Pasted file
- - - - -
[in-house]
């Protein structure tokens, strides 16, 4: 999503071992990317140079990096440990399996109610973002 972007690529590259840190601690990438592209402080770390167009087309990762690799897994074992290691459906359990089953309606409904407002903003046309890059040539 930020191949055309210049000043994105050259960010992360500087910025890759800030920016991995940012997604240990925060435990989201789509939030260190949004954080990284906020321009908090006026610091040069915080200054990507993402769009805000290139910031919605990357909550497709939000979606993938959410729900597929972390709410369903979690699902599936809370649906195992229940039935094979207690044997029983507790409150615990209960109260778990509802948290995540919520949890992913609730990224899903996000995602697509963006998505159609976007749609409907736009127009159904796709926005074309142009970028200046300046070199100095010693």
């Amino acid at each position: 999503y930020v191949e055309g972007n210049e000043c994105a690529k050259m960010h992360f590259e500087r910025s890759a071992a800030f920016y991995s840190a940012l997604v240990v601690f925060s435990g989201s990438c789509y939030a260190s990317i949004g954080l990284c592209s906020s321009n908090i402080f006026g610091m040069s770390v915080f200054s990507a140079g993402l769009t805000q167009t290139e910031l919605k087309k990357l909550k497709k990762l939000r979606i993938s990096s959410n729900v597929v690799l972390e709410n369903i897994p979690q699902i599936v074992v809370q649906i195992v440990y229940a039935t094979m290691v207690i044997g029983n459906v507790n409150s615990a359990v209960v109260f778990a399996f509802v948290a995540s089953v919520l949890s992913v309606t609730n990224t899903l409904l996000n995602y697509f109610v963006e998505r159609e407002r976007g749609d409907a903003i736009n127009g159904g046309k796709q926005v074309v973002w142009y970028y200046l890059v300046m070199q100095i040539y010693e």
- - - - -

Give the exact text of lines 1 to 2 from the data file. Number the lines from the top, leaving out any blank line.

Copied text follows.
[in-house]
């Protein structure tokens, strides 16, 4: 999503071992990317140079990096440990399996109610973002 972007690529590259840190601690990438592209402080770390167009087309990762690799897994074992290691459906359990089953309606409904407002903003046309890059040539 930020191949055309210049000043994105050259960010992360500087910025890759800030920016991995940012997604240990925060435990989201789509939030260190949004954080990284906020321009908090006026610091040069915080200054990507993402769009805000290139910031919605990357909550497709939000979606993938959410729900597929972390709410369903979690699902599936809370649906195992229940039935094979207690044997029983507790409150615990209960109260778990509802948290995540919520949890992913609730990224899903996000995602697509963006998505159609976007749609409907736009127009159904796709926005074309142009970028200046300046070199100095010693």